Information about the author.
The hero of John Updike’s Rabbit, Run (1960), ten years after the hectic events described in Rabbit Redux (1971), has come to enjoy considerable prosperity as Chief Sales Representative of Springer Motors, a Toyota agency in Brewer, Pennsylvania. The time is 1979: Skylab is falling, gas lines are lengthening, the President collapses while running in a marathon, and double-digit inflation coincides with a deflation of national confidence. Nevertheless, Harry Angstrom feels in good shape, ready to enjoy life at last—until his son, Nelson, returns from the West, and the image of an old love pays a visit to his lot. New characters and old populate these scenes from Rabbit’s middle age, as he continues to pursue, in his erratic fashion, the rainbow of happiness.
In John Updike’s fourth and final novel about ex-basketball player Harry “Rabbit” Angstrom, the hero has acquired heart trouble, a Florida condo, and a second grandchild. His son, Nelson, is behaving erratically; his daughter-in-law, Pru, is sending out mixed signals; and his wife, Janice, decides in mid-life to become a working girl. As, though the winter, spring, and summer of 1989, Reagan’s debt-ridden, AIDS-plagued America yields to that of George Bush, Rabbit explores the bleak terrain of late middle age, looking for reasons to live.
When, in 1989, a collection of John Updike’s writings on art appeared under the title Just Looking, a reviewer in the San Francisco Chronicle commented, “He refreshes for us the sense of prose opportunity that makes art a sustaining subject to people who write about it.” In the sixteen years since Just Looking was published, he has continued to serve as an art critic, mostly for The New York Review of Books, and from fifty or so articles has selected, for this richly illustrated book, eighteen that deal with American art.
After beginning with early American portraits, landscapes, and the transatlantic career of John Singleton Copley, Still Looking then considers the curious case of Martin Johnson Heade and extols two late-nineteenth-century masters, Winslow Homer and Thomas Eakins. Next, it discusses the eccentric pre-moderns James McNeill Whistler and Albert Pinkham Ryder, the competing…[more]
A harvest and not a winnowing, The Early Stories preserves almost all of the short fiction John Updike published between 1954 and 1975.
The stories are arranged in eight sections, of which the first, “Olinger Stories,” already appeared as a paperback in 1964; in its introduction, Updike described Olinger, Pennsylvania, as “a square mile of middle-class homes physically distinguished by a bend in the central avenue that compels some side streets to deviate from the grid pattern.” These eleven tales, whose heroes age from ten to over thirty but remain at heart Olinger boys, are followed by groupings titled “Out in the World,” “Married Life,” and “Family Life,” tracing a common American trajectory. Family life is disrupted by the advent of “The Two Iseults,” a bifurcation originating in another small town, Tarbox, Massachusetts, where the Puritan heritage co-exists with…[more]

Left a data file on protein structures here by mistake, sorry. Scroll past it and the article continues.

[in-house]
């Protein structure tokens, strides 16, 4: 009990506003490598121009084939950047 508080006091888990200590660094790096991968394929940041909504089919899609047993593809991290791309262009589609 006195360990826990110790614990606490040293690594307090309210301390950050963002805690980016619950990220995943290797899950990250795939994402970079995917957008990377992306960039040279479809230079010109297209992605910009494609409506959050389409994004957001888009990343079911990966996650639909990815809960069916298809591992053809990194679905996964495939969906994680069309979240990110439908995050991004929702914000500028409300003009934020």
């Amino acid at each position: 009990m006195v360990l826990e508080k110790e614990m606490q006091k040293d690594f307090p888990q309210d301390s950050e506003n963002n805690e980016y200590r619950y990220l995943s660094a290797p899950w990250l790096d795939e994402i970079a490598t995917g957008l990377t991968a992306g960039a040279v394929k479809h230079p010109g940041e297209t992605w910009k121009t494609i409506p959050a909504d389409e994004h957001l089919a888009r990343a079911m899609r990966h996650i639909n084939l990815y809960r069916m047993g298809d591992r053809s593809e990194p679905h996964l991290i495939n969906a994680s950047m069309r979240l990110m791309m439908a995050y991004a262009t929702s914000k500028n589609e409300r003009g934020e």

Since 1960 John Updike has been writing book reviews for The New Yorker, and his contributions the last eight years make up the bulk of this volume.
On this collection, James Atlas adds that there is “the sort of ambitious scholarly reappraisal not seen in this country since the death of Edmund Wilson.”
Among the authors discussed in Hugging The Shore are Samuel Beckett, Saul Bellow, John Cheever, Isak Dinesen, Gunter Grass, Ernest Hemingway, Franz Kafka, Herman Melville, Vladimir Nabokov, Muriel Spark and Kurt Vonnegut, Jr.
From the short, frozen days of January, through the long green days of June, to the first light snowflakes of December, here are poems for all twelve months of the year. Each celebrates the familiar but nonetheless wondrous qualities that make a time of the year unique. Vibrant paintings follow the members of a busy, contented family and their friends through the seasons, capturing their affection for one another along with the snowy quiet of winter, the newness of spring, the still heat of summer, and the crispness of autumn.
A born-again computer whiz kid bent on proving the existence of God on his computer meets a middle-aged divinity professor, Roger Lambert, who’d just as soon leave faith a mystery. Soon the computer hacker begins an affair with professor Lambert’s wife—and Roger finds himself experiencing deep longings for a trashy teenage girl.
In a small New England town in the late 1960s, there lived three witches Alexandra Spoffard, sculptress, could create thunderstorms. Jane Smart, a cellist, could fly. The local gossip columnist, Sukie Rougemont, could turn milk into cream.
Divorced but hardly celibate, content but always ripe for adventure, our three wonderful witches one day found themselves quite under the spell of the new man in town, Darryl Van Horne, whose hot tub was the scene of some rather bewitching delights.
To tell you any more, dear reader, would be to spoil the marvelous joy of reading this hexy, sexy novel by the incomparable John Updike.
Stories that trace the decline and fall of a marriage, a history made up of the happiness of growing children and shared life, and the sadness of growing estrangement and the misunderstandings of love.
John Updike is one of America’s most versatile men of letters. His characterization of Rabbit Angstrom in Rabbit Run, Rabbit Redux and Rabbit Is Rich has made the author richer than Rabbit.
But in The Coup, Updike dissects a modern African state called Kush. Narrated tongue-in-cheek by Kush’s exiled president, Colonel Felix Ellellou, Updike proves he is an equal opportunity employer when it comes to slicing up bunkum, whether black or white, first world or third.